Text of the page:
The umbilical slurry spreading charge rate is guided at €150.00/hour plus VAT.

The umbilical slurry spreading charge rate is guided at €150.00/hour plus VAT.

The umbilical slurry spreading charge rate is guided at €150.00/hour plus VAT.

"The problem with the splash plate is basically a surface area issue. Farmers are covering the whole surface with slurry," he said. "On a dry and sunny day the sun bakes off the nitrogen and it goes up in the air. In the worst-case scenario, 90-95pc of the nitrogen is gone. We can do better.

"Using either the trailing shoe or dribble bar improves the efficiency of N within slurry by around 3 units of N per 1,000 gal compared to using splash-plate."

Soil Test

Soil testing is a no-brainer, according to Wall. He warned that if farmers don't have a soil analysis for their whole farm they were "shooting in the dark".

"A soil test is cheap as chips. It lasts for four years and costs about €1/ac. If we think about a tonne of CAN fertiliser at €250/t or 18.6.12 at upwards of €400…"

He said it doesn't make sense that farmers would make a decision to spread fertiliser at €400/t without being prepared to spend €1 to have the information from a soil test.

Protected urea is a cost-effective way to boost N use efficiency

When selecting which nitrogen fertiliser to use, the common practice until recently on Irish farms was to use urea in the spring and CAN in the summer.

"Farmers have been using urea in wet weather and converting over to CAN in dryer conditions," Teagasc researcher David Wall explained. Despite these efforts the system has not fully prevented losses both in terms of leaching and emissions to the atmosphere, Wall said, noting that farmers now need to look at another nitrogen fertiliser option.


They don't come cheap, but fertiliser programmes to address soil fertility issues are not complicated

They don't come cheap, but fertiliser programmes to address soil fertility issues are not complicated

They don't come cheap, but fertiliser programmes to address soil fertility issues are not complicated

Recent research at Teagasc Johnstown Castle found that protected urea had 71pc lower greenhouse gas emissions than CAN and 79pc lower ammonia-N emissions than regular urea.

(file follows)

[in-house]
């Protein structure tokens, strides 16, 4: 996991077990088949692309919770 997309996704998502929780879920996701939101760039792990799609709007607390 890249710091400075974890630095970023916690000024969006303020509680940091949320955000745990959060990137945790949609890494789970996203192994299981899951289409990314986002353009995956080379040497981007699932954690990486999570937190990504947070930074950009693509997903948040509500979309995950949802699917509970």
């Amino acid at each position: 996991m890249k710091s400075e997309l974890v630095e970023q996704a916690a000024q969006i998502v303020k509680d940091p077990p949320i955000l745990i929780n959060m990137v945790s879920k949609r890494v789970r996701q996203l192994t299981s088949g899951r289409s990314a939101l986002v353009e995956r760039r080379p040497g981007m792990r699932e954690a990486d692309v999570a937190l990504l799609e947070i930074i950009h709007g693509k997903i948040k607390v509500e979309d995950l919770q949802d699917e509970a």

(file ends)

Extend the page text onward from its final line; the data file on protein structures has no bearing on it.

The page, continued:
Protected urea has the same granule as normal urea - the only difference is that a protection in the form of an inhibitor has been added to the granule. This reduces ammonia-N gas emissions from the urea, which means that more of the fertiliser N is available for grass growth. 

Trails found that protected urea produced the same amount of grass as CAN and has higher N use efficiency than normal urea due to reduced ammonia emissions. Suitable Protected urea is also suitable for spreading throughout the whole grazing season. 

The Government wants farmers to dramatically increase the use of the product in the coming years. Wall explained that at present protected urea comes as straight N (46pc) or in a compound with potash and/or sulphur.

"This is the second big year out of the blocks for protected urea," he said, conceding that a lot of merchants didn't have a plentiful supply of the product last year. "They had it in the spring and then it was gone. It was a test year." 

However, he also assured farmers that from his communications with the fertiliser companies, it is his understanding that it will be available through the entirety of this year. "There is straight nitrogen 46pc N, so farmers don't need to bring as much home with them. They need to remember they are bringing more nitrogen home with each load," he said.

"The product does what it says on the tin. It retains nitrogen in the soil for the plant uptake." Protected urea costs around €0.95 per N/kg; CAN is costing around €1.05 per N/kg based on current fertiliser N prices.

Indo Farming